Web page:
By Emily Murray
The innermost workings of the brain remain among the most highly researched topics in the medical world and in society as well. The way people think, act and experience the world is so unique to one another and yet we are all made physically similarly. Of course we are shaped by our experiences, but what about those who seem to always have a sunny outlook on life? How does optimism work and what is it’s purpose? Why do so many of us cling to the belief we will be the next to strike it rich in the lottery when we know the odds are slim?
These questions have recently been explored and explained in a recent Scientific American article.
As it has been realized by psychologists for some time now (as quoted form the article), “people generally overestimate their likelihood of experiencing positive events, such as winning the lottery, and underestimate their likelihood of experiencing negative events, such as being involved in an accident or suffering from cancer.” So how does this type of blindness towards probable facts manifest itself in the brain?
A recent study in the journal Science called “The Computation of Social Behavior” explored these thoughts further.
What’s now being referred to as “prediction errors,” can be defined as the way the brain judges how well it is keeping track of the prediction of events it is making. Basically when you assume an outcome will happen, once it does or does not, your brain immediately asses the situation to see how far off the outcome was from the original prediction. This is part of the brain’s learning process so that it can make more accurate predictions in the future. This same process is also used when we judge whether the advice we get from people throughout the day is good or bad.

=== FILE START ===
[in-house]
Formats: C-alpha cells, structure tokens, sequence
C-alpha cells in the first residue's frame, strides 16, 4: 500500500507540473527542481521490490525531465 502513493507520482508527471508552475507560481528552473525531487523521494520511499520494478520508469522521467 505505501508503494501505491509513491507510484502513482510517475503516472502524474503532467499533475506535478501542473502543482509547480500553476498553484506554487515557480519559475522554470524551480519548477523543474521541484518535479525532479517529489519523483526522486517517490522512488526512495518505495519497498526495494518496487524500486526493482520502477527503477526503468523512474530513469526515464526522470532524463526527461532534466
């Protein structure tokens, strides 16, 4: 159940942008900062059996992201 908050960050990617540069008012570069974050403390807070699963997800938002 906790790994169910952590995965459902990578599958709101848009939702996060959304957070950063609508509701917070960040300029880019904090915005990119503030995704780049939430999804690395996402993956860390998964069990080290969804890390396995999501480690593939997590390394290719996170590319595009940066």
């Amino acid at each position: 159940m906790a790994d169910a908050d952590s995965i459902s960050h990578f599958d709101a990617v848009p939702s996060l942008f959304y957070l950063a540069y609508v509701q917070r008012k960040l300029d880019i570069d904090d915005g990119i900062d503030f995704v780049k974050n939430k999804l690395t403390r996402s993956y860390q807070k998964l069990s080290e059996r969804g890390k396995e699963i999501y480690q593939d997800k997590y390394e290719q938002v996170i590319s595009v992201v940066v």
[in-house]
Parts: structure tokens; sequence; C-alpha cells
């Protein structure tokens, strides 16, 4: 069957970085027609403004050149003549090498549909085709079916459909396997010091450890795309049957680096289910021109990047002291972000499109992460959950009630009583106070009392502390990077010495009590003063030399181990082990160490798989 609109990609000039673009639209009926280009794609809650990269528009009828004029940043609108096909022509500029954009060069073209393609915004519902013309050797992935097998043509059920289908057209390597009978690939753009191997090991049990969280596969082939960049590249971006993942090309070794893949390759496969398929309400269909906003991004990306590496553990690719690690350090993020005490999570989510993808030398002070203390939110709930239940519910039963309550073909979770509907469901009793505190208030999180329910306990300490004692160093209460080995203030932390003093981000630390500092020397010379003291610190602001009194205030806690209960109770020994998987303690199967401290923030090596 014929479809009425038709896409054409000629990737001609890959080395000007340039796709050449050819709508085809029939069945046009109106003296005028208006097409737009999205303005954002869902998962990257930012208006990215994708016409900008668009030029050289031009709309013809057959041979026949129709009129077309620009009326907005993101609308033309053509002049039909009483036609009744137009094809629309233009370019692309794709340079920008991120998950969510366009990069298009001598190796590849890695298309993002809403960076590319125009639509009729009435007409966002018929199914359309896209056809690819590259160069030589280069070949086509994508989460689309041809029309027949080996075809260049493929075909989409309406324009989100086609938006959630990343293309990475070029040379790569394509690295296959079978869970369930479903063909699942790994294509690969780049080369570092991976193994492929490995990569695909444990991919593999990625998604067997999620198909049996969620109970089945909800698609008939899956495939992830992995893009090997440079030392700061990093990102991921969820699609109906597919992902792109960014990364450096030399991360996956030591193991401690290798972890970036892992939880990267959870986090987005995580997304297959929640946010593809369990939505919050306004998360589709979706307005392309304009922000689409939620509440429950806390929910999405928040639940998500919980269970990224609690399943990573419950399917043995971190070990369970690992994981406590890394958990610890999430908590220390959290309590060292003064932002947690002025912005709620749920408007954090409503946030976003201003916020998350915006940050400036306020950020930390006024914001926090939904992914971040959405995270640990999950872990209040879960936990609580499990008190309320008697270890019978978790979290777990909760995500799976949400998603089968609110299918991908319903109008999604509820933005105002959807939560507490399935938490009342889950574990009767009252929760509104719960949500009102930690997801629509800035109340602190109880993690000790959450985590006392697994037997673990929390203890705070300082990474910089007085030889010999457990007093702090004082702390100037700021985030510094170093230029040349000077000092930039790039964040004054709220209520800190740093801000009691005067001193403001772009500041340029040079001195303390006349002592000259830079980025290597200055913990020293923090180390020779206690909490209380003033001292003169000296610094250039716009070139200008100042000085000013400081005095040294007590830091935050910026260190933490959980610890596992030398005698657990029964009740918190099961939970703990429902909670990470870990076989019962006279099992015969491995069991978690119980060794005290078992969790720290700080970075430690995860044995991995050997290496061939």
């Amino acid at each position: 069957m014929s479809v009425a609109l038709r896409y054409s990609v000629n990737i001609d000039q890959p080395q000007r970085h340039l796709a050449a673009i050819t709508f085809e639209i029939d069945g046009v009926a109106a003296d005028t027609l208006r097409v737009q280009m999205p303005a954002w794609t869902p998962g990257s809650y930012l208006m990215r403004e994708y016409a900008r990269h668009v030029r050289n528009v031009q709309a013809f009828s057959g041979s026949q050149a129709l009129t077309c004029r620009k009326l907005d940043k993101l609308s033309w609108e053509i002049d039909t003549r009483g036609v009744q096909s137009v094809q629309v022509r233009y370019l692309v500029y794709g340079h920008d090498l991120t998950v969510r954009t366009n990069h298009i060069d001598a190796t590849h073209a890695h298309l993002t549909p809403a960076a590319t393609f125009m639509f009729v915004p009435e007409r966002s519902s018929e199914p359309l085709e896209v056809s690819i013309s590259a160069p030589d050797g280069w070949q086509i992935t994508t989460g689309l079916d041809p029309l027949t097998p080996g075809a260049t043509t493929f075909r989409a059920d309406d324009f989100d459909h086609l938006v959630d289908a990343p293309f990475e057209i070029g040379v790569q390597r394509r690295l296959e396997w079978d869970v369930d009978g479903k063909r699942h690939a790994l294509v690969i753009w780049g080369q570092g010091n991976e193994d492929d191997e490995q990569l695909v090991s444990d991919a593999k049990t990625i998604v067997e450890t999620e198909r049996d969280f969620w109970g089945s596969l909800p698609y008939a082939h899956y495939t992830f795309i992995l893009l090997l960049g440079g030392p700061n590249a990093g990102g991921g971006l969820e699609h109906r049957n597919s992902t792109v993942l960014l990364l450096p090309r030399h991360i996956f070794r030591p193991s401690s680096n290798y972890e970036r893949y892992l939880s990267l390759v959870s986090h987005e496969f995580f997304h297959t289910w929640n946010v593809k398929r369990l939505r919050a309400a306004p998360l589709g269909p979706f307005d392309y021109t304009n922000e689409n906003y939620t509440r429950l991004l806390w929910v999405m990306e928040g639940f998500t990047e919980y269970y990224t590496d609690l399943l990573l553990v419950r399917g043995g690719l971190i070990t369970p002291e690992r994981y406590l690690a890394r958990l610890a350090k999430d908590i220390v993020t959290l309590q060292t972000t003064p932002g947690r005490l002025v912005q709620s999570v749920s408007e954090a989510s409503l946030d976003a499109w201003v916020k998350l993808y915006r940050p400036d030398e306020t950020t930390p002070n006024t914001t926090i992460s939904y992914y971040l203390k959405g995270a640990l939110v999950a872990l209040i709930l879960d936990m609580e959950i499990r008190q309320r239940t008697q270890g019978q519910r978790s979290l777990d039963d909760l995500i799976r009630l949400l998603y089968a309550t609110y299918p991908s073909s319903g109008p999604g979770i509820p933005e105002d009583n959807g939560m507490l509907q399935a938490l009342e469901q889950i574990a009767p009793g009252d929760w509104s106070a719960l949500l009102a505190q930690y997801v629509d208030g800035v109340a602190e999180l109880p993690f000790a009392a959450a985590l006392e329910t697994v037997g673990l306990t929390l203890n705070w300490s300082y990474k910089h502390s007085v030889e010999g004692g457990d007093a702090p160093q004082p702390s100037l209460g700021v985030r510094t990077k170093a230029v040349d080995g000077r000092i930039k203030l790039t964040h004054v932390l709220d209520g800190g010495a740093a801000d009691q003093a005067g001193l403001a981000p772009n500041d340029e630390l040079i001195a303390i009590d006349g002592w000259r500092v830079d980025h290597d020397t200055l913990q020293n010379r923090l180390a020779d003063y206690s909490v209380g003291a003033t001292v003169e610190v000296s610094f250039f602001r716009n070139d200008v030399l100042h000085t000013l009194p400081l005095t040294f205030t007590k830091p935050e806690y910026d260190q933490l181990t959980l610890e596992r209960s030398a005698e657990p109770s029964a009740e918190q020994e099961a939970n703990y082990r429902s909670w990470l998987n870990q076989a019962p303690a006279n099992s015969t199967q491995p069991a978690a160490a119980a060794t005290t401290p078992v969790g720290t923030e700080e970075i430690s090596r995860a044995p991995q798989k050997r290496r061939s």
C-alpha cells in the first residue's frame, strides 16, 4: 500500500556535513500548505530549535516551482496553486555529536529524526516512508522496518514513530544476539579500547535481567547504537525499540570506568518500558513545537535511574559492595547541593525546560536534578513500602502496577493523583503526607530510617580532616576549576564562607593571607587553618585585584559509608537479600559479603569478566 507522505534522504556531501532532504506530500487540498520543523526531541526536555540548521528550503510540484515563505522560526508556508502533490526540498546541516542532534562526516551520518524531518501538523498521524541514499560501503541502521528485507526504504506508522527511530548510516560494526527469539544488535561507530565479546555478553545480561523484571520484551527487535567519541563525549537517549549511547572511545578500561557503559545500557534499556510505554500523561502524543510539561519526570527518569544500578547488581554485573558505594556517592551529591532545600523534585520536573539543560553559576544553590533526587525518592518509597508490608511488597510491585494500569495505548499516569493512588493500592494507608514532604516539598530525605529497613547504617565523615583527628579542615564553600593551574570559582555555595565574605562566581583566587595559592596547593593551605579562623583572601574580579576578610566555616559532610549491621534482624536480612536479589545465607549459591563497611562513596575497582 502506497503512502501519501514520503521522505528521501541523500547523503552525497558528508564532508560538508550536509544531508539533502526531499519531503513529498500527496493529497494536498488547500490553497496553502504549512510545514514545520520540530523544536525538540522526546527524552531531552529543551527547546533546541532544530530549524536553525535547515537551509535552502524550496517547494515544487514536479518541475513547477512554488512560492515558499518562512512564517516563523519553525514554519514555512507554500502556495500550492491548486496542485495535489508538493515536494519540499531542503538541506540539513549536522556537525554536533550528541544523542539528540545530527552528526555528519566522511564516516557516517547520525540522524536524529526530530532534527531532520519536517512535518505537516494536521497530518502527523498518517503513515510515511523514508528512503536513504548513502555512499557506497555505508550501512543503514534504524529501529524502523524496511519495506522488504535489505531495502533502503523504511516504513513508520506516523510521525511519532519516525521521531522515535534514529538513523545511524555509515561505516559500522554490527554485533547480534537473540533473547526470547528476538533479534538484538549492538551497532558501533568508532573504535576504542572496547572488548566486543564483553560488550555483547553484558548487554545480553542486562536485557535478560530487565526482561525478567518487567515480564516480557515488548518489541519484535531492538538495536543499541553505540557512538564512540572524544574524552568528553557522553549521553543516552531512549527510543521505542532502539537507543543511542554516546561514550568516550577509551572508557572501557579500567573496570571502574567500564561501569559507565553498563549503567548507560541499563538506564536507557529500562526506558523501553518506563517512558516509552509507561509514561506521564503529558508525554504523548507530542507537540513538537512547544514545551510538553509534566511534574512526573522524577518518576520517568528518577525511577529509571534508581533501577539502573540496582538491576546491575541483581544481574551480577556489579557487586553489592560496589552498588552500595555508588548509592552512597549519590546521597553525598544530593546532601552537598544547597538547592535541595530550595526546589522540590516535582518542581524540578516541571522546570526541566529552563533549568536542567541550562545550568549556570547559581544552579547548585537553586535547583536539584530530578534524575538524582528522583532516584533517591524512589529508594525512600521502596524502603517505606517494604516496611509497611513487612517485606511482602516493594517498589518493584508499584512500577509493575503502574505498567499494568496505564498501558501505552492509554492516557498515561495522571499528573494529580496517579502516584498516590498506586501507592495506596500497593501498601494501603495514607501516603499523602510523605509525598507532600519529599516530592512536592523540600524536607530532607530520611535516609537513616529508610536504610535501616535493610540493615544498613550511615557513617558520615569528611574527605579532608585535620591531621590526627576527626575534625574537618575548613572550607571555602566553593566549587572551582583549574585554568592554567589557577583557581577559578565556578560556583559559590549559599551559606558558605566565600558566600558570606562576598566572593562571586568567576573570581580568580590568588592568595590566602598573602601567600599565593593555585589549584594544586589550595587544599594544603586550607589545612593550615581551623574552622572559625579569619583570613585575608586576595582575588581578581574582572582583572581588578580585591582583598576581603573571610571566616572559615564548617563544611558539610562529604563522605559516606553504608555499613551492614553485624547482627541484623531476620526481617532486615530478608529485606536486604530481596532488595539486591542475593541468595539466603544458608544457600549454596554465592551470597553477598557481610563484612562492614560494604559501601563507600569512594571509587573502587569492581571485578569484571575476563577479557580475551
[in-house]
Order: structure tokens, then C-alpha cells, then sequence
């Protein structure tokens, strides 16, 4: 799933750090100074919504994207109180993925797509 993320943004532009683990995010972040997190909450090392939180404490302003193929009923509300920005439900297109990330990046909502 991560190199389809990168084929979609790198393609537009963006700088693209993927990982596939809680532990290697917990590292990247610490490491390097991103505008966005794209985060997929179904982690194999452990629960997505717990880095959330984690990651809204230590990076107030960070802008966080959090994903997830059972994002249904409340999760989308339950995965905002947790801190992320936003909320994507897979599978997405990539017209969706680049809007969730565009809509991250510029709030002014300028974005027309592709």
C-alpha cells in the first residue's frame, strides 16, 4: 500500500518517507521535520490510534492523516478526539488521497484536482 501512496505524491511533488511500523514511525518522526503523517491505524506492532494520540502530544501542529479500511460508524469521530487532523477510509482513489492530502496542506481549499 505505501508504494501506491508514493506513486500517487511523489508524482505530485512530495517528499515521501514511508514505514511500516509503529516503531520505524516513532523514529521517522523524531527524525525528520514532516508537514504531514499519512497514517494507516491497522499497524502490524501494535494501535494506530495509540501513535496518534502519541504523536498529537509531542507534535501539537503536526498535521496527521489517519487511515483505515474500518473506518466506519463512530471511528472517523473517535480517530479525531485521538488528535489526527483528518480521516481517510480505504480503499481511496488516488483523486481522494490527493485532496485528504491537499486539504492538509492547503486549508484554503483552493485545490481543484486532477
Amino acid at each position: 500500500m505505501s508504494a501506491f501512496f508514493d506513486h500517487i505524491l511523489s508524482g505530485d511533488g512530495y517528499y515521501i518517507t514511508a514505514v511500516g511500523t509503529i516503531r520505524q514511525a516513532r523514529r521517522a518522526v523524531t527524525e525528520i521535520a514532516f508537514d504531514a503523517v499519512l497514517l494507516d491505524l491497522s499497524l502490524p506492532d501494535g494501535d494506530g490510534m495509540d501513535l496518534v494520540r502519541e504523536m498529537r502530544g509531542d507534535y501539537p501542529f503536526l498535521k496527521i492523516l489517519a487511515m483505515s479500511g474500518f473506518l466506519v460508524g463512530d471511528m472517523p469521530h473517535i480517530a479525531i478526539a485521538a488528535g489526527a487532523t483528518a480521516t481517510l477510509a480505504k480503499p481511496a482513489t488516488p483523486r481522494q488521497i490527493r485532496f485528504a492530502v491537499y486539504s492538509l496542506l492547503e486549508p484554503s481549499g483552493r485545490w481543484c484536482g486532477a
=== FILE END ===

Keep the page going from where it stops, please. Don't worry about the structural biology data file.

These same areas of the brain came into play when participants in the research were tested to see how each responded when given good news (the risk of something bad happening is statistically lower than they may have expected) or bad news (bad things are more likely to happen). The participant”s brain reactions were much stronger when told the good news than the bad news and while the good news changed their prediction to be even more optimistic, the bad news did little to change the typically optimistic opinion.
The comparison was given in the Scientific American article to what the bride is likely thinking and feeling as she walks down the isle. You could remind her of the ever climbing divorce rate as she is about to take her vows and she will still feel 100 percent certain she will never divorce. The same could be said perhaps of a smoker thinking that they will not be affected by cancer. Despite statistics proving the opposite, often our brains will latch onto the more positive, or “good” news.